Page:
Ben realized that the mindset of the British regulars considered the colonists as amateurs playing at something they knew nothing about and they would dispatch them with the same efficiency they employed in countless wars on the continent and other foreign places.

He considered this sense of over-confidence to be an exploitable weakness that would ultimately be the British Army's cause for defeat as they ventured into the interior wilderness of the colonial territories.

An area with which he had much experience was the mighty Hudson River stretching from the falls of Niagara and the Canadian territory all the way down to the prize of the former Dutch colony now renamed New York City. This city was undoubtedly the primary commercial port of the American colonies and had even more influence than Boston itself.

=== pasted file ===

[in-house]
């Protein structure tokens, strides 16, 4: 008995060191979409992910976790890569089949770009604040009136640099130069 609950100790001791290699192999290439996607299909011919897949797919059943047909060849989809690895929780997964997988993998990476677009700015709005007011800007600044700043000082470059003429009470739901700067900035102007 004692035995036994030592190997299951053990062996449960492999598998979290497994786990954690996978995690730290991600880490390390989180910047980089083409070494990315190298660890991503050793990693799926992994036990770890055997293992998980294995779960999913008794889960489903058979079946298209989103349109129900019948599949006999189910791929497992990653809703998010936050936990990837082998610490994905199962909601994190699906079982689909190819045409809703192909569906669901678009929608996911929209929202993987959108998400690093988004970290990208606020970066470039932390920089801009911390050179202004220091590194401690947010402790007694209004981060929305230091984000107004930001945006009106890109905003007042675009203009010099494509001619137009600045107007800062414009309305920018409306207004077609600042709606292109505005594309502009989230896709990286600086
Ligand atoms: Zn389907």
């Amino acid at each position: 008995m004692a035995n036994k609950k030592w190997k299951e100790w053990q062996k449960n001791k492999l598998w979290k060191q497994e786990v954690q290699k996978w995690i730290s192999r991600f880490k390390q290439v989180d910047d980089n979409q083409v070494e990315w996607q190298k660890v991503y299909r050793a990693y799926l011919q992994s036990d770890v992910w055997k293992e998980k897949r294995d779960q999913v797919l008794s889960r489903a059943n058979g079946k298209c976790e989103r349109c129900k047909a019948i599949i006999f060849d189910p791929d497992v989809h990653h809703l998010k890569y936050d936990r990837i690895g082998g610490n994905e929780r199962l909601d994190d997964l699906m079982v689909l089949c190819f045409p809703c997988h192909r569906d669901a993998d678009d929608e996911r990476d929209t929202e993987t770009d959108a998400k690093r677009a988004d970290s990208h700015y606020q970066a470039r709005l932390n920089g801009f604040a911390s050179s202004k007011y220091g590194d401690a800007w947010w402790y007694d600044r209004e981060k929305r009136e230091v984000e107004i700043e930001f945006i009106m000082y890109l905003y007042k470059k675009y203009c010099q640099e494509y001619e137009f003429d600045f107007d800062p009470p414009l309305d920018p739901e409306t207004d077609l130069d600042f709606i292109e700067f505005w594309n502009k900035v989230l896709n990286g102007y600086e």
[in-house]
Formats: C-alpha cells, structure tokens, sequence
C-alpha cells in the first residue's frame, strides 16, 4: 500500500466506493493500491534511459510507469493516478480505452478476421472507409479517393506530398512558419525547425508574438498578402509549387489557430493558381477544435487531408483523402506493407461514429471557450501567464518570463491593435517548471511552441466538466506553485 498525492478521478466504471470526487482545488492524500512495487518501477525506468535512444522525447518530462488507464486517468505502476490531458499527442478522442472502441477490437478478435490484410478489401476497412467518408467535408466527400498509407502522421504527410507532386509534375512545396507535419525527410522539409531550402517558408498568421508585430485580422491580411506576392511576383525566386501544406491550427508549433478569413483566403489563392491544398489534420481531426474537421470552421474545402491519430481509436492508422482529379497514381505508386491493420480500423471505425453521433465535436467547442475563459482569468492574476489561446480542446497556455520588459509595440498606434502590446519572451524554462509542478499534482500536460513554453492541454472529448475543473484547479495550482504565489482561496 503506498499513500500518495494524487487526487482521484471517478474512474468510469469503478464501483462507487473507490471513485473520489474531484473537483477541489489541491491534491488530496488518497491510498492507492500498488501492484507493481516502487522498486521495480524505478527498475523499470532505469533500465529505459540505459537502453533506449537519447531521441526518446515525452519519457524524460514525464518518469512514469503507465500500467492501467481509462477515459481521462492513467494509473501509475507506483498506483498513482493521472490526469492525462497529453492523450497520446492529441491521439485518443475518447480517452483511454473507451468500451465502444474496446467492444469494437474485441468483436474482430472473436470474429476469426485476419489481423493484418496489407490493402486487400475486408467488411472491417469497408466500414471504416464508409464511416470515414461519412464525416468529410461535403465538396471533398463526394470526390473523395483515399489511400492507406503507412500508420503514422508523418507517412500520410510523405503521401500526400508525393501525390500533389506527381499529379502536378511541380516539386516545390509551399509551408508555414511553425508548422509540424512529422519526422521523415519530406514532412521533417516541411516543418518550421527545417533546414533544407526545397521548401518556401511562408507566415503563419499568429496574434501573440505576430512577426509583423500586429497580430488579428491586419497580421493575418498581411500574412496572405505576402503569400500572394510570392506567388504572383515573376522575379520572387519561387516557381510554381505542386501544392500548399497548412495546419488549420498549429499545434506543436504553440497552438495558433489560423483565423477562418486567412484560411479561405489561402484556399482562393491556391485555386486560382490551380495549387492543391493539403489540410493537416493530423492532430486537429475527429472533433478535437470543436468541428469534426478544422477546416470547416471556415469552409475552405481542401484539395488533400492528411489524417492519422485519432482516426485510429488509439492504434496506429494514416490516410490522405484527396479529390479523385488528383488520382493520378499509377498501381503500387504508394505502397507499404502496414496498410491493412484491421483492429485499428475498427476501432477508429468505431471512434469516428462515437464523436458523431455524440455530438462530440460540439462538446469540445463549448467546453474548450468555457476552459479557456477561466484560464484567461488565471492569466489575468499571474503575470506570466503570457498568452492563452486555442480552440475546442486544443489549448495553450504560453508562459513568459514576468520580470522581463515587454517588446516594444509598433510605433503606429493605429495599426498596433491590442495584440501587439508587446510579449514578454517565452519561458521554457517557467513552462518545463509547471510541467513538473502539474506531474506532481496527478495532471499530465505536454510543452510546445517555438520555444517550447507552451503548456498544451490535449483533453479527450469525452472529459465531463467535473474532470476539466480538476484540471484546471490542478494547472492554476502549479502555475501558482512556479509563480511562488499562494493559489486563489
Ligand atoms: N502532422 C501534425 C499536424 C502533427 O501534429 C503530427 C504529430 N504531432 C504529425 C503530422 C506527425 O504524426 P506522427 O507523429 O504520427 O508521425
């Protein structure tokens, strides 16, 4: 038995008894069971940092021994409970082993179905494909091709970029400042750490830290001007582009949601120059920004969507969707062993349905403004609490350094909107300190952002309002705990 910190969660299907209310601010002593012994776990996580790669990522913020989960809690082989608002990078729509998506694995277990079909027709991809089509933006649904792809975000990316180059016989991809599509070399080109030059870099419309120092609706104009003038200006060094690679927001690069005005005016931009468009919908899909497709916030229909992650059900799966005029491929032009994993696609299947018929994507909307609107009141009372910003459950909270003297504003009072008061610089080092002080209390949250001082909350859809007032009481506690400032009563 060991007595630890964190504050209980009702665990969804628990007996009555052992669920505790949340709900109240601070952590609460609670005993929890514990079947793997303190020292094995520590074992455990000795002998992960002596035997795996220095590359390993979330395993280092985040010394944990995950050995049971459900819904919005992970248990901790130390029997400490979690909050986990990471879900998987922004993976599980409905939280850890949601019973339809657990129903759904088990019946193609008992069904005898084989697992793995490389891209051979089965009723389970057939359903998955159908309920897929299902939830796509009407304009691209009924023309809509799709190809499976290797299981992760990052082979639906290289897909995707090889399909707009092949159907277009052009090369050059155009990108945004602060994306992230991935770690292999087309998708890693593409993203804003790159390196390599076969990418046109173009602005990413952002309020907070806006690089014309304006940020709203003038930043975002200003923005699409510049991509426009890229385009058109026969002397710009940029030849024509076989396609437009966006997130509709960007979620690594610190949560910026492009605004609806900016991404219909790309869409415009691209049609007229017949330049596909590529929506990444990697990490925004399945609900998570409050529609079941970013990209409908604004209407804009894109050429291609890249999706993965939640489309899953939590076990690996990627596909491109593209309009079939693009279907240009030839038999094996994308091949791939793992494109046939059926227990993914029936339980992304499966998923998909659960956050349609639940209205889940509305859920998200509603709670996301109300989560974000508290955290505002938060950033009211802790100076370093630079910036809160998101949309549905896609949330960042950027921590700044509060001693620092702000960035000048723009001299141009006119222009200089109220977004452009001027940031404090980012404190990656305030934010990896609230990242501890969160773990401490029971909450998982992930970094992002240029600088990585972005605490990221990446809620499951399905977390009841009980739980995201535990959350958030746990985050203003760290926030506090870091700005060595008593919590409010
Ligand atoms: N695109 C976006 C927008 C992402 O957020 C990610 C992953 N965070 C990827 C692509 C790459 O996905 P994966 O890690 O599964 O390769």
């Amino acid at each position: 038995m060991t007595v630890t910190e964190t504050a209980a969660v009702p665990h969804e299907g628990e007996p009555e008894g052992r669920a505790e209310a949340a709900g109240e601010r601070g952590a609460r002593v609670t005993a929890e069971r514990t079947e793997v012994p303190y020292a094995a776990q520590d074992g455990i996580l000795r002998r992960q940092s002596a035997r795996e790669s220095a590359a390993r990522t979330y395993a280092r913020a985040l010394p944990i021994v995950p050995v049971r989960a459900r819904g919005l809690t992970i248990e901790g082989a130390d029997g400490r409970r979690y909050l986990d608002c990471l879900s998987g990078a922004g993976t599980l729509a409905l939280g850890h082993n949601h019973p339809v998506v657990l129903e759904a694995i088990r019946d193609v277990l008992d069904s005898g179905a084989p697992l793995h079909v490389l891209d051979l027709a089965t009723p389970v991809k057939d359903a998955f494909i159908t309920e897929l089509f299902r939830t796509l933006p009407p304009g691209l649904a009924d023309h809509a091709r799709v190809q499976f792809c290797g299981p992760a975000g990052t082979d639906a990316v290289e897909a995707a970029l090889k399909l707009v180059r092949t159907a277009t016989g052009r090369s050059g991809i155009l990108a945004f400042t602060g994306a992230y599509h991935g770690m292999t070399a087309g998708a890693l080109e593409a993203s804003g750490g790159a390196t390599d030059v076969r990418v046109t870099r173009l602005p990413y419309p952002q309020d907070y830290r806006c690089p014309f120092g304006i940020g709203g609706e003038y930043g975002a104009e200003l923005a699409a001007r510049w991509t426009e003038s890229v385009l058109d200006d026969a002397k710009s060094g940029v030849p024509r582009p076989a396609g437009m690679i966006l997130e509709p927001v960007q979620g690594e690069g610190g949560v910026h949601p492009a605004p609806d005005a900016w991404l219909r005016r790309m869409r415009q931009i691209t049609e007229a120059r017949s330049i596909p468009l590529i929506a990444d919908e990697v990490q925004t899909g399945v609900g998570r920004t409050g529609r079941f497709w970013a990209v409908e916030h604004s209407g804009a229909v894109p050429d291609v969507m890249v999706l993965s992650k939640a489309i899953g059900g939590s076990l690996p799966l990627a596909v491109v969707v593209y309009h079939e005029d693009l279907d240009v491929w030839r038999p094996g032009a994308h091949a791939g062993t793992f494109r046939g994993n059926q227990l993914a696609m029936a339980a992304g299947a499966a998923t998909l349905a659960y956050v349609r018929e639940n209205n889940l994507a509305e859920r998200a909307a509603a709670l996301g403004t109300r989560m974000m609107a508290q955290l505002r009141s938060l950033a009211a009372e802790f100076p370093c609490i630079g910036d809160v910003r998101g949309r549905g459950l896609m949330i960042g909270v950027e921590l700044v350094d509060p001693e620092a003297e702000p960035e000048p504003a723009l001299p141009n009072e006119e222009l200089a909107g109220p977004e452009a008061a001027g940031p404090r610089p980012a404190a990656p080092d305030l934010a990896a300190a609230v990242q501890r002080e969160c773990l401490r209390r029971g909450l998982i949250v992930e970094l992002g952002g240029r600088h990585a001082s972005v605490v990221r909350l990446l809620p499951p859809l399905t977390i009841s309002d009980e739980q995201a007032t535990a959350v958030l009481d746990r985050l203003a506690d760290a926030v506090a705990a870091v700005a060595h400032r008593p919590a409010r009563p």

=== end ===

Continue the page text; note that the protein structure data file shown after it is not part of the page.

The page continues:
He suspected the British would most likely plan their strategy around a strike from their "Safe Haven" of Canada down the Hudson River and into the bustling port of New York. He had no doubt that the ground forces would eventually make their way from Boston down the coastline into New York to insure its inevitable defeat and capture. Ben knew there was no way to prevent this from happening because of the disparity of forces but he also understood that the primary objective would be to fight a delaying action that would enable the colonial forces to muster their men and their arms to chip away at the regulars with a long drawn out war that would break their spirit and lead to their discouragement and despair.

His plan was to eliminate the concept of a "Safe Haven" and strike right into the heart of the enemy in Quebec forcing the British to divert forces to Canada to protect their flank and their vital business interests.